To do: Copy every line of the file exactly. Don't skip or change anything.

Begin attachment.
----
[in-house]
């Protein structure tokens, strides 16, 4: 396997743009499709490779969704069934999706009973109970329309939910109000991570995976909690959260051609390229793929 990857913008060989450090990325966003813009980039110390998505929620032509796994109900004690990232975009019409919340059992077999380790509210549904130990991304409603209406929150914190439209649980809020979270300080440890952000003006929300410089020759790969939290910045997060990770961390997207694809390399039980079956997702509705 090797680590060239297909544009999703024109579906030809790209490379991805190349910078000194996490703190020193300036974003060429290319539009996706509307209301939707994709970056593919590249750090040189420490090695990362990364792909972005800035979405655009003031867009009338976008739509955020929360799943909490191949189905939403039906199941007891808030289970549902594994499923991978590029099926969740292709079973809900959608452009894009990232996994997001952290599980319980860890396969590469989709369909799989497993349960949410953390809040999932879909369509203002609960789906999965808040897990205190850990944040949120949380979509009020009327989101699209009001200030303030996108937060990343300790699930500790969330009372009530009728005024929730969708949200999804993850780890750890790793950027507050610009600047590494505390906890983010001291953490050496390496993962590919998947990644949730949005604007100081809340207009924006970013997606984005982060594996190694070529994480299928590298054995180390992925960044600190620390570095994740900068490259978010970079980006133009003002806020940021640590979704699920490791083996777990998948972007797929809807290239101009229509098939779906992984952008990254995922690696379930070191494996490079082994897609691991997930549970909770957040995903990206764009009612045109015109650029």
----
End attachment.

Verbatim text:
[in-house]
């Protein structure tokens, strides 16, 4: 396997743009499709490779969704069934999706009973109970329309939910109000991570995976909690959260051609390229793929 990857913008060989450090990325966003813009980039110390998505929620032509796994109900004690990232975009019409919340059992077999380790509210549904130990991304409603209406929150914190439209649980809020979270300080440890952000003006929300410089020759790969939290910045997060990770961390997207694809390399039980079956997702509705 090797680590060239297909544009999703024109579906030809790209490379991805190349910078000194996490703190020193300036974003060429290319539009996706509307209301939707994709970056593919590249750090040189420490090695990362990364792909972005800035979405655009003031867009009338976008739509955020929360799943909490191949189905939403039906199941007891808030289970549902594994499923991978590029099926969740292709079973809900959608452009894009990232996994997001952290599980319980860890396969590469989709369909799989497993349960949410953390809040999932879909369509203002609960789906999965808040897990205190850990944040949120949380979509009020009327989101699209009001200030303030996108937060990343300790699930500790969330009372009530009728005024929730969708949200999804993850780890750890790793950027507050610009600047590494505390906890983010001291953490050496390496993962590919998947990644949730949005604007100081809340207009924006970013997606984005982060594996190694070529994480299928590298054995180390992925960044600190620390570095994740900068490259978010970079980006133009003002806020940021640590979704699920490791083996777990998948972007797929809807290239101009229509098939779906992984952008990254995922690696379930070191494996490079082994897609691991997930549970909770957040995903990206764009009612045109015109650029």